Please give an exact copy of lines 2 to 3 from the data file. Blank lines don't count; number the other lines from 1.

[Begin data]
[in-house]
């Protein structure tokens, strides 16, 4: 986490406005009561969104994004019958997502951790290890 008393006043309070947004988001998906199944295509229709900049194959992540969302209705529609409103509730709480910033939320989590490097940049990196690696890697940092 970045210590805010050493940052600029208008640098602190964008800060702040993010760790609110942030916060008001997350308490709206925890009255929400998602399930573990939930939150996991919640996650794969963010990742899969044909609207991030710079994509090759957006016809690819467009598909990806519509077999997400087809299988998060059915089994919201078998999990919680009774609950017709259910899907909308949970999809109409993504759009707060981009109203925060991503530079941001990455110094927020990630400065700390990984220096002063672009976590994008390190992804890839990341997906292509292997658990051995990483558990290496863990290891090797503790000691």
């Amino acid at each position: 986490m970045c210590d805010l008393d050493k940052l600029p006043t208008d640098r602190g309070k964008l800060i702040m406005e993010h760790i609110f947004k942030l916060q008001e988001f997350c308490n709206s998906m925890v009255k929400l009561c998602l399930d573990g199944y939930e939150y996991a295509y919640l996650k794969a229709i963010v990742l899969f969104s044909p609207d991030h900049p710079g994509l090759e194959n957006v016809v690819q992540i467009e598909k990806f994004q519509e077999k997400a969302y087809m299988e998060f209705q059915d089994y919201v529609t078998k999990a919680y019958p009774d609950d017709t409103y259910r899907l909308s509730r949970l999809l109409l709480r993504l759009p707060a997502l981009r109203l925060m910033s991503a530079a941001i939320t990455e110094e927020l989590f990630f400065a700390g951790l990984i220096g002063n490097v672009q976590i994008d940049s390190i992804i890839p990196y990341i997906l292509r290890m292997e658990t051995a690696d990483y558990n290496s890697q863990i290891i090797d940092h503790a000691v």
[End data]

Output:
């Protein structure tokens, strides 16, 4: 986490406005009561969104994004019958997502951790290890 008393006043309070947004988001998906199944295509229709900049194959992540969302209705529609409103509730709480910033939320989590490097940049990196690696890697940092 970045210590805010050493940052600029208008640098602190964008800060702040993010760790609110942030916060008001997350308490709206925890009255929400998602399930573990939930939150996991919640996650794969963010990742899969044909609207991030710079994509090759957006016809690819467009598909990806519509077999997400087809299988998060059915089994919201078998999990919680009774609950017709259910899907909308949970999809109409993504759009707060981009109203925060991503530079941001990455110094927020990630400065700390990984220096002063672009976590994008390190992804890839990341997906292509292997658990051995990483558990290496863990290891090797503790000691």
């Amino acid at each position: 986490m970045c210590d805010l008393d050493k940052l600029p006043t208008d640098r602190g309070k964008l800060i702040m406005e993010h760790i609110f947004k942030l916060q008001e988001f997350c308490n709206s998906m925890v009255k929400l009561c998602l399930d573990g199944y939930e939150y996991a295509y919640l996650k794969a229709i963010v990742l899969f969104s044909p609207d991030h900049p710079g994509l090759e194959n957006v016809v690819q992540i467009e598909k990806f994004q519509e077999k997400a969302y087809m299988e998060f209705q059915d089994y919201v529609t078998k999990a919680y019958p009774d609950d017709t409103y259910r899907l909308s509730r949970l999809l109409l709480r993504l759009p707060a997502l981009r109203l925060m910033s991503a530079a941001i939320t990455e110094e927020l989590f990630f400065a700390g951790l990984i220096g002063n490097v672009q976590i994008d940049s390190i992804i890839p990196y990341i997906l292509r290890m292997e658990t051995a690696d990483y558990n290496s890697q863990i290891i090797d940092h503790a000691v």